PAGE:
• Night Snacking

    Stop eating three hours before lights out. If you must, try 3 cups of air-popped popcorn sprinkled with Parmesan cheese or six whole-grain crackers with peanut butter. The carbs will trigger the production of serotonin, a brain chemical that makes you calm and sleepy, while the fat and protein will help you feel full.
  • No Home Alone

    When you’re feeling down, don’t give in to the urge to veg at home alone. Perk yourself up by seeking out the company of friends.
  • Oatmeal is Good for You!

    A bowl of oatmeal or whole-grain cereal has benefits that last all day. The fiber and complex carbohydrates in whole grains help you feel fuller for longer, so you'll be less tempted to overeat at lunch. They also help reduce LDL "bad" cholesterol and can be an important part of your weight loss strategy. Other examples of whole grains include wild rice, popcorn, brown rice, barley, and whole-wheat flour.
  • Omega-3s

    Make it a habit to include fatty fish like salmon, sardines, or rainbow trout in your diet. Adding a four-ounce serving of fish like these to your menu twice a week is a great way to get your omega-3 fatty acids, helping to reduce the risk of heart disease by decreasing your blood pressure and triglycerides.
  • Pay Attention to Food

    When you’re unhappy with the look, shape and feel of your body, food becomes a source of discomfort, confusion and consequences rather than a vehicle for nourishment and enjoyment. Paying attention to what, when and why you eat will not only lead to greater satisfaction, but your jeans may fit better too.
  • Phone a Friend

    Call a friend and catch up for a great stress reducer!
  • Plan Your Activity

    Plan something to do as soon as you get home from work. (Take a brisk walk, read mail, take a shower.)
  • Puppy Love

    Play with your dog. Not only will your dog love it, but you will reduce stress while getting some exercise.
  • Put Work Aside 1 Night

    A great wellness tip for workaholics is to start with just one evening normally spent taking work home and instead go for a walk, watch a comedy movie or enjoy a relaxing spa treatment.
  • Put You First

    Dealing with your emotions and adopting healthier habits are the most effective ways to keep your blood pressure down and your arteries in the clear. Stress can be like that shady friend your mother always tried to keep you away from. When it’s constantly hanging around, taking care of your needs can fall to the bottom of your to-do list, and your bad habits can take over. Negative emotions can cultivate unhealthy coping methods and lead to an unhealthy lifestyle.
  • Relax...

    If you have trouble relaxing enough to fall asleep do no work, take no phone calls and avoid the computer in the hour before bed. Instead take a soothing bubble bath or read a good book, activities that won’t rev you up.
  • Relaxation Exercises

    Relaxation exercises such as deep breathing, guided imagery or progressive muscle relaxation exercises help slow the heart rate and respiration, lowers blood pressure and prepare you for a better state of sleep.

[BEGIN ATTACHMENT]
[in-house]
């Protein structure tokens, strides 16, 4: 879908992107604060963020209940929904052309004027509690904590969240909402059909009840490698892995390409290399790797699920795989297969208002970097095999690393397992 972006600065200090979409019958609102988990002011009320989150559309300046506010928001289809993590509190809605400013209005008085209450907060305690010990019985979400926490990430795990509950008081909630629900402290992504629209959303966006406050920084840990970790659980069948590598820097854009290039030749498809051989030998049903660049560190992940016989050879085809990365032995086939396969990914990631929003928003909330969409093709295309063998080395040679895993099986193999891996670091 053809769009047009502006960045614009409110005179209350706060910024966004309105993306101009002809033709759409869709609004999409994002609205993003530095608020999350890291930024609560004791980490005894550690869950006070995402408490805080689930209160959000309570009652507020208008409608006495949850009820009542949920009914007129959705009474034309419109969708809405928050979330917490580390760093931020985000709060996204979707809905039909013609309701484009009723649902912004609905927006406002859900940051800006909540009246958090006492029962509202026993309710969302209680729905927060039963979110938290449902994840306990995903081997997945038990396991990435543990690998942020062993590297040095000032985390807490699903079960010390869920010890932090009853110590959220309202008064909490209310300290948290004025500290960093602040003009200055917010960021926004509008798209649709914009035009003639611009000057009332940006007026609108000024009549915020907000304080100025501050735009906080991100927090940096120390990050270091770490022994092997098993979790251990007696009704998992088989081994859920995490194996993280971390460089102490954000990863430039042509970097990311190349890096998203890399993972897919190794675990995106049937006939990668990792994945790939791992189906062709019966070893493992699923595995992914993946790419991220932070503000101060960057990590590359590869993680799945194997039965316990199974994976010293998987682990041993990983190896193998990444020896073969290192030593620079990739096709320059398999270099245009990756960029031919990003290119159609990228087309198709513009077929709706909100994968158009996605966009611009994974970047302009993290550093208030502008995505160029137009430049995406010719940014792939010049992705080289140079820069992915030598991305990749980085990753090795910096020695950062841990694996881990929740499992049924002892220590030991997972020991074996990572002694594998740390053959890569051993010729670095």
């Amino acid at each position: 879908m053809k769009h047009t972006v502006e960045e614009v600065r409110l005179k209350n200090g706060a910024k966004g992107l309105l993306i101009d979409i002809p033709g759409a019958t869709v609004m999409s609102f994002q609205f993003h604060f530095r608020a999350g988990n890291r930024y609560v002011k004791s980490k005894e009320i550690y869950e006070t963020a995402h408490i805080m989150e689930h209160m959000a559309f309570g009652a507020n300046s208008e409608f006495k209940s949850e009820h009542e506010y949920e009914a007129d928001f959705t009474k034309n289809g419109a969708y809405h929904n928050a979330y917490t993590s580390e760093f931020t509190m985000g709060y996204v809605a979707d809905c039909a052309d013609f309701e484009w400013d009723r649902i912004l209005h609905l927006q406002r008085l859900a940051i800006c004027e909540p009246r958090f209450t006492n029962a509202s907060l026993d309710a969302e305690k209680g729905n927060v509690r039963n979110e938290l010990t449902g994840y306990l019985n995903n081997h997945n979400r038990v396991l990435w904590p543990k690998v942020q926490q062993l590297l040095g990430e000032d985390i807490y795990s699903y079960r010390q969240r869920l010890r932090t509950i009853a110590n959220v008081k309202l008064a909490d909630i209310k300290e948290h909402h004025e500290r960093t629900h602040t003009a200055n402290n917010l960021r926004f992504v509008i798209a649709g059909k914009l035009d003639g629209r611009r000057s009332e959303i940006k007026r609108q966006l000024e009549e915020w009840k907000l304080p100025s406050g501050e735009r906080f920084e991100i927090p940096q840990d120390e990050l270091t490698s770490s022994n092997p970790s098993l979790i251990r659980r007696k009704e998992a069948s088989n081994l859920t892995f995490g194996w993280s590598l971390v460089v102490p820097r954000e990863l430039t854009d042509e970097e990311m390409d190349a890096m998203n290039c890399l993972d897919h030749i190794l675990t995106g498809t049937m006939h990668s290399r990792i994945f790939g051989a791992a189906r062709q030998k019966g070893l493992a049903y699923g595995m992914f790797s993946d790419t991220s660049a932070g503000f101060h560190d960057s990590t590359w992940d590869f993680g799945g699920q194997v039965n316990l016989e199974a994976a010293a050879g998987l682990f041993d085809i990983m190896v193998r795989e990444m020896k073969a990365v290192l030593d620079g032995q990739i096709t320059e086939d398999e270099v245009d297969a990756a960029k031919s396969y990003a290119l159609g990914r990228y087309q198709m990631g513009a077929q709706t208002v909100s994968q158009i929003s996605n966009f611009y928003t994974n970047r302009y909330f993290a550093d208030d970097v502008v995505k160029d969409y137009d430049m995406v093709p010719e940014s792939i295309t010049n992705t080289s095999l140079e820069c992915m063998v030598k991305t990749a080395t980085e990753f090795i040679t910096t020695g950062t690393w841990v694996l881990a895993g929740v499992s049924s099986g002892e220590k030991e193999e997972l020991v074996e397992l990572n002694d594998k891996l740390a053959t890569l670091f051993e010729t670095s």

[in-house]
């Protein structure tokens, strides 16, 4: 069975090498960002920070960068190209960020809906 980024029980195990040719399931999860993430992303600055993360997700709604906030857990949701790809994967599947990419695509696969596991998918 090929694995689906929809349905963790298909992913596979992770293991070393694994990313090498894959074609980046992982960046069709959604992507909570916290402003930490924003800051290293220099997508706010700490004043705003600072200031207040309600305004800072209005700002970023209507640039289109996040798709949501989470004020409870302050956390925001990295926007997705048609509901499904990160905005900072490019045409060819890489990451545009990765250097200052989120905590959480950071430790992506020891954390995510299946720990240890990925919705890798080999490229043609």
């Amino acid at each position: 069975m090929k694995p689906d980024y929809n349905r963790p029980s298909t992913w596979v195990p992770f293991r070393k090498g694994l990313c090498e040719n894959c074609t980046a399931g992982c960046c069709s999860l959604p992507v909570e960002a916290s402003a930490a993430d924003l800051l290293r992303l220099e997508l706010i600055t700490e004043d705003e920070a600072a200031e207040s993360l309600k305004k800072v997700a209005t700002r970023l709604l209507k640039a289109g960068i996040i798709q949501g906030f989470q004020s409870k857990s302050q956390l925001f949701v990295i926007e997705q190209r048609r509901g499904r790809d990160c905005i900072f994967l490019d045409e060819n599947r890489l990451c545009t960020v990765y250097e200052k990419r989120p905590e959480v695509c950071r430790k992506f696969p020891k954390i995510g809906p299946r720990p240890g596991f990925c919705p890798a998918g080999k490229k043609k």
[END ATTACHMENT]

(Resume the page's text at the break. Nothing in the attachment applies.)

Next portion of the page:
• Screening for Early Detection

    Cancer screening tests can be useful not only in detecting cancer, but also helping prevent it. Screening tests like the colonoscopy and Pap smear can detect abnormal cellular changes before they turn cancerous. The key to their effectiveness, however, is that they are done regularly.
  • Secret Food Benefits

    Many fruits and vegetables, such as oranges, bananas, and mushrooms, are also high in potassium, which can help regulate blood pressure.
  • Set a Goal

    Make a small, specific and action-oriented goal, like no eating in front of the television, or walking for 10 minutes before lunch. Your plan may require you to adjust your environment, for example by moving the TV out of the kitchen.
  • Share the Load

    Even though we may sometimes feel we're the only ones capable of doing something, it's usually not the case. Get your partner or other family members to help you with all your personal/family responsibilities.
  • Shed the Pounds for Your Heart

    Losing weight is one of the best things you can do to fight cardiovascular disease. Being overweight affects the lining of your arteries, making them more prone to collect plaque from cholesterol. Losing weight – especially belly fat, which is linked to hardening of the arteries – helps raise HDL "good" cholesterol and reduce LDL "bad" cholesterol. Aim to keep your body mass index (BMI) under 25.
  • Shield Your Heart

    A diet that's low in fat is like a warrior's shield against heart disease. Decrease your saturated fat intake to no more than 7 percent of your daily calories.
  • Simple Thoughts to Live by

    Live simply, expect less and give more.
  • Sit Up Straight

    For a healthy back maintain good posture. Are you sitting up straight as you read this?
  • Sleep Healthy

    Sleep on your back or side, not on your stomach. This helps to keep your spine in line and reduces the risk of hurting your neck while you sleep.
  • Sleep Routine